What is the Robert Koch Institute?
As a national public health institute, the Robert Koch Institute (RKI) plays a decisive role in protecting public health in Germany. The institute is the Federal Government’s central facility in the field of biomedicine. Its tasks include identifying, preventing, and combating diseases and improving the health situation. Research is a core focus. The RKI covers a wide range of topics: RKI scientists collect and analyze data on noncommunicable diseases like diabetes and cancer, infectious diseases, and (new) biological hazards. The institute works scientifically and on the basis of evidence, and its results act as important bases for decisions, for example in relation to preventive measures or the targeted expansion of medical services. As only high-quality data can lead to reliable results and recommendations, the quality of the scientific work and infrastructure of the RKI is subjected to regular internal and external assessment.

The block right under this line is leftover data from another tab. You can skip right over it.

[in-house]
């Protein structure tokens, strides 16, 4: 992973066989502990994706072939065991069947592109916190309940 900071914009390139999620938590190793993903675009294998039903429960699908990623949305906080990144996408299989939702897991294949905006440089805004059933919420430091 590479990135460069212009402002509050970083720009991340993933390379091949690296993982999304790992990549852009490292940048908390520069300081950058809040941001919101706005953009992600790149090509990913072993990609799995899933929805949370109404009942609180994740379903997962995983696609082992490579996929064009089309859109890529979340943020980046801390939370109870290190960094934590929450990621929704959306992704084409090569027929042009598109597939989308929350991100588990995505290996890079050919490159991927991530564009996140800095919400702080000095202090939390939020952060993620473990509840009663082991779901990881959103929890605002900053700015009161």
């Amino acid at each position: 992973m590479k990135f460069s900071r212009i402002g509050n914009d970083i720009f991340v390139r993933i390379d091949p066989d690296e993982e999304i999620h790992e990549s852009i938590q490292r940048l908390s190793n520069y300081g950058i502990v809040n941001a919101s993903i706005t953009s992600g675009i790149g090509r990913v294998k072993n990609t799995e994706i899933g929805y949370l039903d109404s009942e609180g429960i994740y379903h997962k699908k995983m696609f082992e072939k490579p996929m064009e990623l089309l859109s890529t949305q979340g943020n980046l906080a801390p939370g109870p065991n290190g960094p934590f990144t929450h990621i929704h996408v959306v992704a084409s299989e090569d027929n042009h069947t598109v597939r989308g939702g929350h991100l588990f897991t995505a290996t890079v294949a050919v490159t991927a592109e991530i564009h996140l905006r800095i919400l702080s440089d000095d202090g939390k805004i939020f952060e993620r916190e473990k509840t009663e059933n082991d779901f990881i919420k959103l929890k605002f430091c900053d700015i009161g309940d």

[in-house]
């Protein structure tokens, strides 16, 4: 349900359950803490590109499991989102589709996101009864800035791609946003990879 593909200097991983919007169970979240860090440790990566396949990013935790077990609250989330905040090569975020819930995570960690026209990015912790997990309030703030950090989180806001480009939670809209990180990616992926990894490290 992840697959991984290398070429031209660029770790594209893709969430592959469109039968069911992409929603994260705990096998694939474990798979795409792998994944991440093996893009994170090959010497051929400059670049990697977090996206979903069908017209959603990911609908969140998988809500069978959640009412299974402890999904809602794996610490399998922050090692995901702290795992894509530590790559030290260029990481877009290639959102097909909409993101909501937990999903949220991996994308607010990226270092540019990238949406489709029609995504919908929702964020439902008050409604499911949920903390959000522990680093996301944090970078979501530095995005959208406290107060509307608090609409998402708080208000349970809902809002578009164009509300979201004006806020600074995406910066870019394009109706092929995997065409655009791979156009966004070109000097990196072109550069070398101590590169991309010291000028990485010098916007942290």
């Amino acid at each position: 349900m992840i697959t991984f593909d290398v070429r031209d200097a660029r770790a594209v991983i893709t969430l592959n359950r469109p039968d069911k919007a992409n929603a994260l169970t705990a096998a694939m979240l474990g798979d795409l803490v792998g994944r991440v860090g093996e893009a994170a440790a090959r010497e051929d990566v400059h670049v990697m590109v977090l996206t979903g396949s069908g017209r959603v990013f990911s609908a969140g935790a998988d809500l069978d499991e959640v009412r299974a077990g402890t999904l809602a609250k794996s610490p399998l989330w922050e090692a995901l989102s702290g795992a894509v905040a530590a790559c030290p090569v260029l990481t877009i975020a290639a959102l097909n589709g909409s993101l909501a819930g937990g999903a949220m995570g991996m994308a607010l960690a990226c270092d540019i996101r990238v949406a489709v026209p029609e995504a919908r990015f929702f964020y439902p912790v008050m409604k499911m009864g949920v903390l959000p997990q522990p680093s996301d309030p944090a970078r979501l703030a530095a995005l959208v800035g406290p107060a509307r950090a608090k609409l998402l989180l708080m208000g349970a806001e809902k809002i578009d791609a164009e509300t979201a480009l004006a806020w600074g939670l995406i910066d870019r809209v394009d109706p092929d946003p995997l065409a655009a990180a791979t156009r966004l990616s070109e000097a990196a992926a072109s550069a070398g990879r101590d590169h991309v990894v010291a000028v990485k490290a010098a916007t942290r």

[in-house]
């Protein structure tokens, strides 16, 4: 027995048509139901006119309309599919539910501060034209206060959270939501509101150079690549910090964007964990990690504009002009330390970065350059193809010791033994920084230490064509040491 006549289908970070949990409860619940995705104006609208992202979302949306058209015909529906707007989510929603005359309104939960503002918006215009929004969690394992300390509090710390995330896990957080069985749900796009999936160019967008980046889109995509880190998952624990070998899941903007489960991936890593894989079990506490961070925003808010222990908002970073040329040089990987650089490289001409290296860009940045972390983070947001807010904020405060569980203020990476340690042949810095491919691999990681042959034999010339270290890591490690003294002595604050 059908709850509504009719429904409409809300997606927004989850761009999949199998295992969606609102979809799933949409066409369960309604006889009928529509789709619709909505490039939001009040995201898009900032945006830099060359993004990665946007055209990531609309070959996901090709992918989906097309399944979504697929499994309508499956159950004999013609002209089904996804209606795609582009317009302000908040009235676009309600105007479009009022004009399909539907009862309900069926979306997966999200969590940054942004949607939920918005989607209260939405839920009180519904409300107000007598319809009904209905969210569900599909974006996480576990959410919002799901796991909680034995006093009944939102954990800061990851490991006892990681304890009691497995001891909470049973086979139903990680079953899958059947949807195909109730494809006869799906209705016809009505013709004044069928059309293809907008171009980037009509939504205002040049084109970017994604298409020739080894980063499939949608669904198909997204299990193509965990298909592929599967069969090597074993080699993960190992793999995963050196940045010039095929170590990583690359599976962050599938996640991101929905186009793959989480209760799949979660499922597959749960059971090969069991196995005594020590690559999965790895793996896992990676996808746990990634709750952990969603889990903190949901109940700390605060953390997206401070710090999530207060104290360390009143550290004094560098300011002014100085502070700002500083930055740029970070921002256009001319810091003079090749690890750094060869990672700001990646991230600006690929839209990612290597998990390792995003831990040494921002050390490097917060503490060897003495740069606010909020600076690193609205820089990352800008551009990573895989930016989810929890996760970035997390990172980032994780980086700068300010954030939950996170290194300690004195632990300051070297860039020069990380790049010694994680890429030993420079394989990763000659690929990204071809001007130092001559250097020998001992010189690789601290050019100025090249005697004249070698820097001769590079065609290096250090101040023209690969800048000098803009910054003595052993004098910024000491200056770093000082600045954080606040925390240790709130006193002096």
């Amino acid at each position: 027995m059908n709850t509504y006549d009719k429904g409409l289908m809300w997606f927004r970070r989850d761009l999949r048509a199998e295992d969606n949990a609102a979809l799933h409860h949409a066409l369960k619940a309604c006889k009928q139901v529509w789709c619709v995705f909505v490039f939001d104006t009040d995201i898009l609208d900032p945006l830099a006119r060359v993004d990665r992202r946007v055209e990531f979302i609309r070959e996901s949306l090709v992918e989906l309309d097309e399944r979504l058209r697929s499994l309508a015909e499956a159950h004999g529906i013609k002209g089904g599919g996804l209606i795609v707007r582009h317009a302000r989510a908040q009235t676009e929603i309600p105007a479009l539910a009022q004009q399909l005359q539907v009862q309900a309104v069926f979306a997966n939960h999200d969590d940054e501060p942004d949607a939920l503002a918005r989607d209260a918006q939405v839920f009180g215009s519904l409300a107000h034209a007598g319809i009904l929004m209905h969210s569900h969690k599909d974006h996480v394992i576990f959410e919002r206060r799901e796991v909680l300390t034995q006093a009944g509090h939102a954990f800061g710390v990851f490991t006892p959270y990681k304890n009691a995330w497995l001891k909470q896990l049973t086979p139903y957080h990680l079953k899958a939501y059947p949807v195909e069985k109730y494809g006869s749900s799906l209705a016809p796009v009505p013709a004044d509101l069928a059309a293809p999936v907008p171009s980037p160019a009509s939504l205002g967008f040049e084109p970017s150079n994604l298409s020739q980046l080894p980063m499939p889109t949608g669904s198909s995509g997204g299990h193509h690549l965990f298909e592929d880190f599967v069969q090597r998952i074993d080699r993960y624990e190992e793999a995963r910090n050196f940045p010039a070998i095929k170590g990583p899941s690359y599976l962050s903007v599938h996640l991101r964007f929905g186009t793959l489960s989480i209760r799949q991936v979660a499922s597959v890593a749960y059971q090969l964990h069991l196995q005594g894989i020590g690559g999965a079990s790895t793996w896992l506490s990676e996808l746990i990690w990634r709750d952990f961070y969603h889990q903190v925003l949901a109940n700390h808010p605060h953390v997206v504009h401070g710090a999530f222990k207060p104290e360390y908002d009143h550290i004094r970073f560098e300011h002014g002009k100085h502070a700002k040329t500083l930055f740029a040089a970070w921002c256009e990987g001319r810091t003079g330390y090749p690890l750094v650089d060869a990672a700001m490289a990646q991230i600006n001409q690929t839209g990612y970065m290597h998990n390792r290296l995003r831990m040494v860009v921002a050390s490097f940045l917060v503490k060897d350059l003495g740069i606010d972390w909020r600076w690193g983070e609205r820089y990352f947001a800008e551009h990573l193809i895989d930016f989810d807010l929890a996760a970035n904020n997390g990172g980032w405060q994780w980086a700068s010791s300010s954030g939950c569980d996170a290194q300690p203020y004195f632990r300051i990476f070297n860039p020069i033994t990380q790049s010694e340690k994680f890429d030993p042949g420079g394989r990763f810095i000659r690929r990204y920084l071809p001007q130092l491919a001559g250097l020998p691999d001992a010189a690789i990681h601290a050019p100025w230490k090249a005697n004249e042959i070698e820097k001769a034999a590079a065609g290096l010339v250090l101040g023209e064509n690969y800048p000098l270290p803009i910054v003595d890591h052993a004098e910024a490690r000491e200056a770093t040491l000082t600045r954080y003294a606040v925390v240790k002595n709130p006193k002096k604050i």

The RKI works on health protection for the future: new methods are being developed and tested with the aid of artificial intelligence, data science, and bioinformatics algorithms. As a point of contact for global health, the RKI is an important partner of the European Center for Disease Prevention and Control (ECDC) and the World Health Organization (WHO). Around 1,200 people from 90 different professions and 50 nations, half of whom are scientists, work for the health of the population.